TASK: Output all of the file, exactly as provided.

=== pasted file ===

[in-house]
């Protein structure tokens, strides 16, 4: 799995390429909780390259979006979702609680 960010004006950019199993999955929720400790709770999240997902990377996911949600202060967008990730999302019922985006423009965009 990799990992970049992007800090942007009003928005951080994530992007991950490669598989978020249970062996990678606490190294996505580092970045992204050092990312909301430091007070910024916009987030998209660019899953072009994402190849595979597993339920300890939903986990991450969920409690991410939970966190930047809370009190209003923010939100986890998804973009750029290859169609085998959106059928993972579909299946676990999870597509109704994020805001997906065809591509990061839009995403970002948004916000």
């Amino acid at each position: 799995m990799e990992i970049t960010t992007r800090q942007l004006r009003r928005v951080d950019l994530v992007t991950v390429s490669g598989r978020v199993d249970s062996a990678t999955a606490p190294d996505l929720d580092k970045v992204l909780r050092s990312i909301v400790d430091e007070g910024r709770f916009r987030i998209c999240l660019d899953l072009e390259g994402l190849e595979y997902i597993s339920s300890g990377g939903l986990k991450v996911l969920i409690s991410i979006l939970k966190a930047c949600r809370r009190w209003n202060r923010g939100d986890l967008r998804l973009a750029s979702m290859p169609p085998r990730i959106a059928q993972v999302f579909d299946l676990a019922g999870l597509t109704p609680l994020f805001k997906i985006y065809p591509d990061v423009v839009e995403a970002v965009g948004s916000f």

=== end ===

[in-house]
């Protein structure tokens, strides 16, 4: 799995390429909780390259979006979702609680 960010004006950019199993999955929720400790709770999240997902990377996911949600202060967008990730999302019922985006423009965009 990799990992970049992007800090942007009003928005951080994530992007991950490669598989978020249970062996990678606490190294996505580092970045992204050092990312909301430091007070910024916009987030998209660019899953072009994402190849595979597993339920300890939903986990991450969920409690991410939970966190930047809370009190209003923010939100986890998804973009750029290859169609085998959106059928993972579909299946676990999870597509109704994020805001997906065809591509990061839009995403970002948004916000």
């Amino acid at each position: 799995m990799e990992i970049t960010t992007r800090q942007l004006r009003r928005v951080d950019l994530v992007t991950v390429s490669g598989r978020v199993d249970s062996a990678t999955a606490p190294d996505l929720d580092k970045v992204l909780r050092s990312i909301v400790d430091e007070g910024r709770f916009r987030i998209c999240l660019d899953l072009e390259g994402l190849e595979y997902i597993s339920s300890g990377g939903l986990k991450v996911l969920i409690s991410i979006l939970k966190a930047c949600r809370r009190w209003n202060r923010g939100d986890l967008r998804l973009a750029s979702m290859p169609p085998r990730i959106a059928q993972v999302f579909d299946l676990a019922g999870l597509t109704p609680l994020f805001k997906i985006y065809p591509d990061v423009v839009e995403a970002v965009g948004s916000f």